Defendants allegedly engaged telemarketers in Peru who used deceptive and abusive tactics to sell products for learning English
At the Federal Trade Commission’s request, a federal court has halted an operation whose telemarketers in Peru allegedly used deceptive and abusive tactics to sell products for learning English to Spanish-speaking consumers throughout the United States. The court froze the defendants’ assets pending resolution of the case.
According to the FTC’s complaint, the defendants sold booklets, CDs, DVDs, tablets and a Spanish-English dictionary, and threatened to sue, arrest or jail consumers, or seize their homes, if they didn’t pay. They pretended to be affiliated with the government, centro de ayuda (non-governmental “help center”), well-known companies such as Walmart, or a Spanish-language radio station.
The defendants’ telemarketers allegedly “spoofed” phony caller IDs to get people to answer their phones, giving the impression that the calls were from emergency responders or people they had listed as references. They falsely told people they were specifically chosen for a language course and would receive personal instruction for $199 to $799, which they claimed was up to 80 percent off the regular price.
The telemarketers allegedly often told consumers they had won a Samsung or iPad tablet computer they could have by paying $200 for shipping and handling, taxes, insurance, or a warranty. But the tablets were generic brands and older models, and there was no insurance or warranty.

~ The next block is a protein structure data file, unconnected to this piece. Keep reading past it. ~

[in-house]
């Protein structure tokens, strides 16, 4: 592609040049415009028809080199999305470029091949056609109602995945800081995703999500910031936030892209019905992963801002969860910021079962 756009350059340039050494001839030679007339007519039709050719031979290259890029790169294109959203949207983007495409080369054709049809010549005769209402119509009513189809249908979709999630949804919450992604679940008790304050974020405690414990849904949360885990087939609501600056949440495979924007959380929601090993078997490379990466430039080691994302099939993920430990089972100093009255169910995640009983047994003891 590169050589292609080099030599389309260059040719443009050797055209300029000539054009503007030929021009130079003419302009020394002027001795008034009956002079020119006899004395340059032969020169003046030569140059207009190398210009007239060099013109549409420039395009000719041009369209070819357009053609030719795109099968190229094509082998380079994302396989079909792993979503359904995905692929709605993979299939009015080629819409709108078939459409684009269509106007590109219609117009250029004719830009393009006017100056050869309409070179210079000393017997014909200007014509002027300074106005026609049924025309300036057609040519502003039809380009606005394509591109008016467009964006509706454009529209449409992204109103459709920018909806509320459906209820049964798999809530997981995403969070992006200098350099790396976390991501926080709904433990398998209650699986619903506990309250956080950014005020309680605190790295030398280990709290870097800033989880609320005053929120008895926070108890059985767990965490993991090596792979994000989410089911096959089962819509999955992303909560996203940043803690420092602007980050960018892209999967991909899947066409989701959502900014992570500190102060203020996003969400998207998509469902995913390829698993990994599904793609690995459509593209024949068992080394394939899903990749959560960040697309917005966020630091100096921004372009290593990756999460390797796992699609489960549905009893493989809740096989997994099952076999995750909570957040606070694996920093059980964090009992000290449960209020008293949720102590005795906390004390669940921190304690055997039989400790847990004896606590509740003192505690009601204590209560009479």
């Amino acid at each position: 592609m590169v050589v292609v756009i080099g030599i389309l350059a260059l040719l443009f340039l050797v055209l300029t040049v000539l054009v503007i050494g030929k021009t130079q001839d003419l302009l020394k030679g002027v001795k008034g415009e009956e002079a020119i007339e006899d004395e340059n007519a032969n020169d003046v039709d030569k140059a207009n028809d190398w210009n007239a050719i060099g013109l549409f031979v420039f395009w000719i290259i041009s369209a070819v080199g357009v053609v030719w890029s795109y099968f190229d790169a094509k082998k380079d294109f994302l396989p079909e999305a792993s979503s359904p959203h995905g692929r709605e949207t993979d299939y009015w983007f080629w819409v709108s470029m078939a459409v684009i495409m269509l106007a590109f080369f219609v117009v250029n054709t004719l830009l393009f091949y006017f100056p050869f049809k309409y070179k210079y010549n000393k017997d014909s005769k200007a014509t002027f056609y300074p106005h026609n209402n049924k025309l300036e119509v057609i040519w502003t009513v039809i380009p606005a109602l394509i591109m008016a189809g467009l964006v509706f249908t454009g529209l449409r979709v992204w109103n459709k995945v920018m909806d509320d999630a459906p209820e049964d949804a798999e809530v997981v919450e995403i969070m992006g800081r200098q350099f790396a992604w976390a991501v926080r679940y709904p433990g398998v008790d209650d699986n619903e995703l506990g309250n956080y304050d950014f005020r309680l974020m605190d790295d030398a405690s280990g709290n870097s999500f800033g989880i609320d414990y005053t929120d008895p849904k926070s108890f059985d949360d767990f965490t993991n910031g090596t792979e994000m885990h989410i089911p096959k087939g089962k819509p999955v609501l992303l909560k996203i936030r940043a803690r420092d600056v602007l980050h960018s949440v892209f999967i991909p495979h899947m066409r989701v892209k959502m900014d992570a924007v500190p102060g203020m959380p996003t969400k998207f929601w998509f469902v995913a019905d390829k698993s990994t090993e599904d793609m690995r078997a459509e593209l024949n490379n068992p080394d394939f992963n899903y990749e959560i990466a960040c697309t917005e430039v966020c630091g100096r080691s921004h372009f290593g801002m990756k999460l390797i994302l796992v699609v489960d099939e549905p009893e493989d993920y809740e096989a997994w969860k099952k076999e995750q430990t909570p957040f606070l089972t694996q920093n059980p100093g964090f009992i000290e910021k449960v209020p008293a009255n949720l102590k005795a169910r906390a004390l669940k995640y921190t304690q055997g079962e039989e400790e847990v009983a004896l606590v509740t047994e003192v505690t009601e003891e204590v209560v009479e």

When consumers declined a sales pitch or canceled delivery, the telemarketers allegedly said they were lawyers or government officials and made threats for nonpayment. In some cases, even after consumers paid, the telemarketers kept calling and making false claims and threats.
ABC Hispana, Inc., ISB Latino, Inc., ABC Latina, LLC, Gonzalo Ricardo Bazán Jiménez and Milagros Raquel Urmeneta are charged with violating the FTC Act and the Telemarketing Sales Rule. The Commission seeks to permanently stop their allegedly deceptive conduct, prevent future law violations, and provide refunds to consumers.
The FTC thanks AYUDA for bringing this matter to the FTC’s attention.
For consumer information about dealing with phone fraud, see the FTC blog Phone Scams. To stay informed about fraud, sign up to receive FTC Scams alerts at consumer.ftc.gov/scam-alerts. All of the FTC’s consumer education information is available in Spanish at consumidor.ftc.gov.
The Commission vote authorizing the staff to file the complaint was 3-0. The FTC filed the complaint and the request for a temporary restraining order in the U.S. District Court for the Central District of California on February 13, 2017.
NOTE: The Commission files a complaint when it has “reason to believe” that the law has been or is being violated and it appears to the Commission that a proceeding is in the public interest. The case will be decided by the court.
The Federal Trade Commission works to promote competition, and protect and educate consumers. You can learn more about consumer topics and file a consumer complaint online or by calling 1-877-FTC-HELP (382-4357). Like the FTC on Facebook, follow us on Twitter, read our blogs and subscribe to press releases for the latest FTC news and resources.
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